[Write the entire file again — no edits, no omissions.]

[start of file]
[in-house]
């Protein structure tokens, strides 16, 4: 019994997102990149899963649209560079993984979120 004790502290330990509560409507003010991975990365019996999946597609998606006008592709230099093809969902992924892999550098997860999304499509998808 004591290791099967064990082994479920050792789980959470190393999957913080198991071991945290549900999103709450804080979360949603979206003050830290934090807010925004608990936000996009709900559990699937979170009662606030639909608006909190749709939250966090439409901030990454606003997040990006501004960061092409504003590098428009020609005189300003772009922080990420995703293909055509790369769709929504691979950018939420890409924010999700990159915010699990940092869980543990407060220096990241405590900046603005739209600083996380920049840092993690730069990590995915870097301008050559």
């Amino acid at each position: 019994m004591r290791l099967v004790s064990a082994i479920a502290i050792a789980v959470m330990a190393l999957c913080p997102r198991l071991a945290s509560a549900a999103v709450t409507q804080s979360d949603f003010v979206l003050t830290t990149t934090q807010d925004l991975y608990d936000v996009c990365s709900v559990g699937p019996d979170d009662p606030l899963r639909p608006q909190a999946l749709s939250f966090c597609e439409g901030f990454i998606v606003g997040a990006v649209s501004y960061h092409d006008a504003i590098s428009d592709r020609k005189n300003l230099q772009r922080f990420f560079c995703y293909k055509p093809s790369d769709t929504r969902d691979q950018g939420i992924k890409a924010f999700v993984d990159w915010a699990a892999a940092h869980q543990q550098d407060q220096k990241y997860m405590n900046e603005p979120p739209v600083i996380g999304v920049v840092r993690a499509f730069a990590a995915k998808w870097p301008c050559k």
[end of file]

[in-house]
């Protein structure tokens, strides 16, 4: 019994997102990149899963649209560079993984979120 004790502290330990509560409507003010991975990365019996999946597609998606006008592709230099093809969902992924892999550098997860999304499509998808 004591290791099967064990082994479920050792789980959470190393999957913080198991071991945290549900999103709450804080979360949603979206003050830290934090807010925004608990936000996009709900559990699937979170009662606030639909608006909190749709939250966090439409901030990454606003997040990006501004960061092409504003590098428009020609005189300003772009922080990420995703293909055509790369769709929504691979950018939420890409924010999700990159915010699990940092869980543990407060220096990241405590900046603005739209600083996380920049840092993690730069990590995915870097301008050559």
């Amino acid at each position: 019994m004591r290791l099967v004790s064990a082994i479920a502290i050792a789980v959470m330990a190393l999957c913080p997102r198991l071991a945290s509560a549900a999103v709450t409507q804080s979360d949603f003010v979206l003050t830290t990149t934090q807010d925004l991975y608990d936000v996009c990365s709900v559990g699937p019996d979170d009662p606030l899963r639909p608006q909190a999946l749709s939250f966090c597609e439409g901030f990454i998606v606003g997040a990006v649209s501004y960061h092409d006008a504003i590098s428009d592709r020609k005189n300003l230099q772009r922080f990420f560079c995703y293909k055509p093809s790369d769709t929504r969902d691979q950018g939420i992924k890409a924010f999700v993984d990159w915010a699990a892999a940092h869980q543990q550098d407060q220096k990241y997860m405590n900046e603005p979120p739209v600083i996380g999304v920049v840092r993690a499509f730069a990590a995915k998808w870097p301008c050559k």